DACA recipients who want to travel outside the United States may be able to do so. You must apply for advance parole by filing a Form I-131, Application for Travel Document and paying the applicable fee ($575). USCIS will determine whether your purpose for international travel is justifiable based on the circumstances you describe in your request. Generally, USCIS will only grant advance parole if your travel abroad will be in furtherance of:
- Humanitarian purposes, including travel to obtain medical treatment, attending funeral services for a family member, or visiting an ailing relative;
- Educational purposes, such as semester-abroad programs and academic research; or
- Employment purposes such as overseas assignments, interviews, conferences or training, or meetings with clients overseas
Your application must include evidence that supports the basis of your request (copy of deceased relative's death certificate, proof of enrollment in a travel abroad program, etc.)
- Travel for vacation is not a valid basis for advance parole.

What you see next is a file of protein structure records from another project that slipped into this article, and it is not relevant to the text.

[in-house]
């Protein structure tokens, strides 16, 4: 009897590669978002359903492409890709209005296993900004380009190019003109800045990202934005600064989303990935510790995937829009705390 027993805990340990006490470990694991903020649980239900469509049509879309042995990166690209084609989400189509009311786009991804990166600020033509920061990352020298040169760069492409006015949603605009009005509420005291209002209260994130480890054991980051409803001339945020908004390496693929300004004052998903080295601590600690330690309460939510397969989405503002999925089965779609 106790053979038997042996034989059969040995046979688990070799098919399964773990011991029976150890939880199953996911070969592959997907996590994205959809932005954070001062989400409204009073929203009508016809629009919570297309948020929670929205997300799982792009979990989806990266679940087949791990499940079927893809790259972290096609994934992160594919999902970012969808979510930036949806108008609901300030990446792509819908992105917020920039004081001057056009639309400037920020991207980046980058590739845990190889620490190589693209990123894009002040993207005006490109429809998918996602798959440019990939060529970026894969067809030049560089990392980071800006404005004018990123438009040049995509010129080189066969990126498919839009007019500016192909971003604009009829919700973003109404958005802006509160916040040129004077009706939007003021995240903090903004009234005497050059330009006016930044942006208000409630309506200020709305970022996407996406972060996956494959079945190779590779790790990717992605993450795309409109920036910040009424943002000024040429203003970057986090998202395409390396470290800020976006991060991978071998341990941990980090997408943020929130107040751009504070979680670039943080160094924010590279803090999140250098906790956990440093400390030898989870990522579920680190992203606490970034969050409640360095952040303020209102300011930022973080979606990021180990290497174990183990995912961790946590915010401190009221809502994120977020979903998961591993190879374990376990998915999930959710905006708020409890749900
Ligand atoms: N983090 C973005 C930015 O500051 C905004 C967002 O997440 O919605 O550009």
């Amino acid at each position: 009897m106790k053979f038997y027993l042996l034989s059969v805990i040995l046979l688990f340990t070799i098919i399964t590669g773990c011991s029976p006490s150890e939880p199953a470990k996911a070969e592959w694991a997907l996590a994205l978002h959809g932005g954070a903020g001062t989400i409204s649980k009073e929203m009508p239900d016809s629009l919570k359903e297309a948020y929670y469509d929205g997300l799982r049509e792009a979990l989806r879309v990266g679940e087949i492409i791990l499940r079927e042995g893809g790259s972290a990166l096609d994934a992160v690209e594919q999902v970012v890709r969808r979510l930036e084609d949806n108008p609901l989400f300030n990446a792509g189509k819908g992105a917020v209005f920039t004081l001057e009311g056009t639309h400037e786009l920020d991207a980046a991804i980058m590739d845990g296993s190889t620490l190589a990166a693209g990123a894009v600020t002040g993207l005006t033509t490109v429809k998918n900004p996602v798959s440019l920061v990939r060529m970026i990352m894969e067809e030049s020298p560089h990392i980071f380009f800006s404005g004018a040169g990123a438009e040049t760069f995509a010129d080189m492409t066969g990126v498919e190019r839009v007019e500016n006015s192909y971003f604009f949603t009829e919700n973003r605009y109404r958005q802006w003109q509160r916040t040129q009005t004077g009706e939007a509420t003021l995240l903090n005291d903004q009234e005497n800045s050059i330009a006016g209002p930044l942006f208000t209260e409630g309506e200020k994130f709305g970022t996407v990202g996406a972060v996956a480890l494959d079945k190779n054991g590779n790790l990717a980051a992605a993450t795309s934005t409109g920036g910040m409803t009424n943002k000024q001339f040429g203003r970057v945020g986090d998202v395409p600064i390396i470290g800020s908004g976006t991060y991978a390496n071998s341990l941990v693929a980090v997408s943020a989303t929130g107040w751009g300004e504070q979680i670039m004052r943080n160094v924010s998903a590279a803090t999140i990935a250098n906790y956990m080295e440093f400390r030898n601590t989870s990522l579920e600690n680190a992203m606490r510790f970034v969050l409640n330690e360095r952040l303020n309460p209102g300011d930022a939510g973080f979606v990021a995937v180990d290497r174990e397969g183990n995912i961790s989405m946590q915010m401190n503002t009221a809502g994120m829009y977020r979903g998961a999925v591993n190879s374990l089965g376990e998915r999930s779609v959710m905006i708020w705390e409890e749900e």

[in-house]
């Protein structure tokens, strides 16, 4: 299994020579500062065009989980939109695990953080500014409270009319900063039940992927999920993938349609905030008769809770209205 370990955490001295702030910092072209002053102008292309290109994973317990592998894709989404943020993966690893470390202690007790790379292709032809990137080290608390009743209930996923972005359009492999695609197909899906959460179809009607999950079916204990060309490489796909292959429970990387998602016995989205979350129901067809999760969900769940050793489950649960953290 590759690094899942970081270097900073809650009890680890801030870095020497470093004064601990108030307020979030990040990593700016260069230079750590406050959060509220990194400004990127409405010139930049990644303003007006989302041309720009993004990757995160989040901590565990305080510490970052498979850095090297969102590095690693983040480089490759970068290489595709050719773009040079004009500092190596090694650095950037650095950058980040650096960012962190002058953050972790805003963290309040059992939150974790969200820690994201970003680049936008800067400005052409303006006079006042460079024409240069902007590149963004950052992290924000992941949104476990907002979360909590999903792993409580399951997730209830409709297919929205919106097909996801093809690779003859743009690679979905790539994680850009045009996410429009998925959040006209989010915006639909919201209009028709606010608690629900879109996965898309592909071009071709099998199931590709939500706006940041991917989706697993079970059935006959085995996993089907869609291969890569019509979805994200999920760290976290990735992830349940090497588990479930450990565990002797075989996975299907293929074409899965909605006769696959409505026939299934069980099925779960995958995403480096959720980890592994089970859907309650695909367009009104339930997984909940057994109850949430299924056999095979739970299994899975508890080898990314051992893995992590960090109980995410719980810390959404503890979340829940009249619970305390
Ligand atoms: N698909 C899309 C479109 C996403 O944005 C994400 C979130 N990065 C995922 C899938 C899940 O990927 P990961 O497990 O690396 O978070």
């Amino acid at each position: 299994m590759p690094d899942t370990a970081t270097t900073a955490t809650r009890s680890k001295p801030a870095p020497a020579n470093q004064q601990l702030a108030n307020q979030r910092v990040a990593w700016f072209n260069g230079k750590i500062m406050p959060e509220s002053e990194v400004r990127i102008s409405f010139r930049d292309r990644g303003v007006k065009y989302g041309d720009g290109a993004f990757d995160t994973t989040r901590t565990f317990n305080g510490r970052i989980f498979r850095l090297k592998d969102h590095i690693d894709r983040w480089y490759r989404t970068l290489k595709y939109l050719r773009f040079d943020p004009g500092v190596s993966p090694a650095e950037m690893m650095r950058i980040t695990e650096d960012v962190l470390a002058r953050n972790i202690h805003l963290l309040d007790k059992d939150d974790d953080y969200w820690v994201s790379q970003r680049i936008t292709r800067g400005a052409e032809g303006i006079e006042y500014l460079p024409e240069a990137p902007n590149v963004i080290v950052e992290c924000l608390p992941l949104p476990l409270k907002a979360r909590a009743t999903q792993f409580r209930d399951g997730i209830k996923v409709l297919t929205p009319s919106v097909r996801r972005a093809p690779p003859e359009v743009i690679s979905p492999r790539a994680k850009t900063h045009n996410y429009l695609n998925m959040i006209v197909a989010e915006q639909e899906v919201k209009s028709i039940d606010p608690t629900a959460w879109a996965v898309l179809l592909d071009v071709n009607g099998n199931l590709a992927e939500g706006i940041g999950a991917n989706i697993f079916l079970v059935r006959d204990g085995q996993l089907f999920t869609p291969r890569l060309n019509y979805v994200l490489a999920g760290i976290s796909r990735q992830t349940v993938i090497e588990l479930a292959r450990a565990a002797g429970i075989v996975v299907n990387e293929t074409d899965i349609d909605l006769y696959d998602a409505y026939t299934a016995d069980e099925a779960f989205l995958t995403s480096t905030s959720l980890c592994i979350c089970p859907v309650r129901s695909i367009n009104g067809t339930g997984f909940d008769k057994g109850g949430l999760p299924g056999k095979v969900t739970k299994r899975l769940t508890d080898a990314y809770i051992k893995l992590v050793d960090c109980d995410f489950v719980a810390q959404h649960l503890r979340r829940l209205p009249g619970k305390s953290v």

- All advance parole requests will be considered on a case-by-case basis.
- Individuals who have been ordered deported or removed should consult with an immigration attorney, as additional steps may need to be taken before applying for advance parole.
- If you travel outside the United States without first receiving advance parole, your departure automatically terminates your deferred action under DACA.
There are several risks to consider before applying for advance parole:
- Air travel involves potential exposure to COVID-19, and the CDC recommends against travel to most countries due to COVID-19
- Some countries have restricted travel from the US due to the pandemic
- Advance parole recipients are subject to secondary inspection upon return to the US, which can be extremely intimidating and time-consuming
- Even with an advance parole document, re-admission to the US is not guaranteed